Car crashes are traumatic events that can result in immediate injuries, but what many people may not realize is that some injuries show up days or even weeks after the accident. These delayed injuries often catch individuals by surprise.
While some injuries are apparent at the scene of the accident, others take time to reveal themselves. Adrenaline, shock and the body’s natural response to trauma can mask symptoms initially.
One of the most frequent delayed injuries is whiplash. This occurs when the head is suddenly jerked forward and then backward, straining the neck’s muscles and ligaments. Symptoms may include neck pain, stiffness and headaches, and they often arise a day or two after the accident.
Soft tissue injuries
Soft tissue injuries, such as bruises, sprains or strains, are also prone to delayed onset. The force of a collision can cause damage beneath the skin’s surface, and it may take time for the pain and swelling to become noticeable. These injuries can affect muscles, tendons and ligaments, impacting mobility and causing discomfort.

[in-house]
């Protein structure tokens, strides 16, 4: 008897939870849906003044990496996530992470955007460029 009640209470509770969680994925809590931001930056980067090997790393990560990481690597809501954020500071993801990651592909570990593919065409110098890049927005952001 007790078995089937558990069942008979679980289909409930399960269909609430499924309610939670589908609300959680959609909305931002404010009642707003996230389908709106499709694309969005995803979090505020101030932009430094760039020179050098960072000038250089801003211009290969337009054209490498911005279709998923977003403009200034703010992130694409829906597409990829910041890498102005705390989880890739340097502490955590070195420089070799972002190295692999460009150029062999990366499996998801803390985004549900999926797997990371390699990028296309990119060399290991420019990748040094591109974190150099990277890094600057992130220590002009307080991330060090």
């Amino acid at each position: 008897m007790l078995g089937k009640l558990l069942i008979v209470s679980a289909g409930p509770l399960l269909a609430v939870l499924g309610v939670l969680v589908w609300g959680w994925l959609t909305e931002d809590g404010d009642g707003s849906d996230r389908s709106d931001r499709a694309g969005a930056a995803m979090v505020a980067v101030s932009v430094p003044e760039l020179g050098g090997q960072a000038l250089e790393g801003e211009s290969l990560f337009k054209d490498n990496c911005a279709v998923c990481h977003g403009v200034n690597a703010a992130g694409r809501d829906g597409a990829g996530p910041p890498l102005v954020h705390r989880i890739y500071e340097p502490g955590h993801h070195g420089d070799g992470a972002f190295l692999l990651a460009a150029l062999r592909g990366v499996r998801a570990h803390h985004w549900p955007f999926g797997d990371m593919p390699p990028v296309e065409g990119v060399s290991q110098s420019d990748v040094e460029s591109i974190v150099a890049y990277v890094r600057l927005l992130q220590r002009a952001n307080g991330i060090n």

Concussions are another type of injury that may not present immediate symptoms. The brain’s impact against the skull during a crash can result in a concussion, which may lead to headaches, dizziness and cognitive issues. An individual should monitor for these symptoms in the days following a car accident.
Internal injuries, such as bleeding or organ damage, may not show immediate signs. Abdominal pain, swelling or dizziness could indicate a more severe issue that requires prompt medical attention. These symptoms might appear well after the accident, emphasizing the need for thorough post-collision medical examinations.
With deaths due to motor vehicle traffic reaching 45,404 in 2021 in the United States, paying attention to anything that feels wrong after a crash is important. Delayed injuries can be serious, and early detection and treatment are important for a full recovery.